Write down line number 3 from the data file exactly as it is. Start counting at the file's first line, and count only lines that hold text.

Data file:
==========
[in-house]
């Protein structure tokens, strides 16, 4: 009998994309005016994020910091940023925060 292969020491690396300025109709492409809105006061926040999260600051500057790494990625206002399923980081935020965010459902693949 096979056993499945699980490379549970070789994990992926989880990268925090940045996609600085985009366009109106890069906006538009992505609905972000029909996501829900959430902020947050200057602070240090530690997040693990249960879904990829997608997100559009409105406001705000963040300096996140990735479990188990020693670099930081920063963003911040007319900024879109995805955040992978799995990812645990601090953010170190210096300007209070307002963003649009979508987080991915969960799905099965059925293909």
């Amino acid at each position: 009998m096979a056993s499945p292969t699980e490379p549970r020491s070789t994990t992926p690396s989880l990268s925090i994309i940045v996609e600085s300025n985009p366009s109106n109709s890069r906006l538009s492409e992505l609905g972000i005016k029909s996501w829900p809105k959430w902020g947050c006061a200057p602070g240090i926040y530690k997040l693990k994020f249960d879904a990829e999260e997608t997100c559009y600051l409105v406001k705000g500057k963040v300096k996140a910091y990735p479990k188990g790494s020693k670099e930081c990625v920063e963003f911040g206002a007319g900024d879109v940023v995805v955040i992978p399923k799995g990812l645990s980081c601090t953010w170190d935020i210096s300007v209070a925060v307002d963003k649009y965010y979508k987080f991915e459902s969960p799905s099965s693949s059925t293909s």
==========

């Amino acid at each position: 009998m096979a056993s499945p292969t699980e490379p549970r020491s070789t994990t992926p690396s989880l990268s925090i994309i940045v996609e600085s300025n985009p366009s109106n109709s890069r906006l538009s492409e992505l609905g972000i005016k029909s996501w829900p809105k959430w902020g947050c006061a200057p602070g240090i926040y530690k997040l693990k994020f249960d879904a990829e999260e997608t997100c559009y600051l409105v406001k705000g500057k963040v300096k996140a910091y990735p479990k188990g790494s020693k670099e930081c990625v920063e963003f911040g206002a007319g900024d879109v940023v995805v955040i992978p399923k799995g990812l645990s980081c601090t953010w170190d935020i210096s300007v209070a925060v307002d963003k649009y965010y979508k987080f991915e459902s969960p799905s099965s693949s059925t293909s």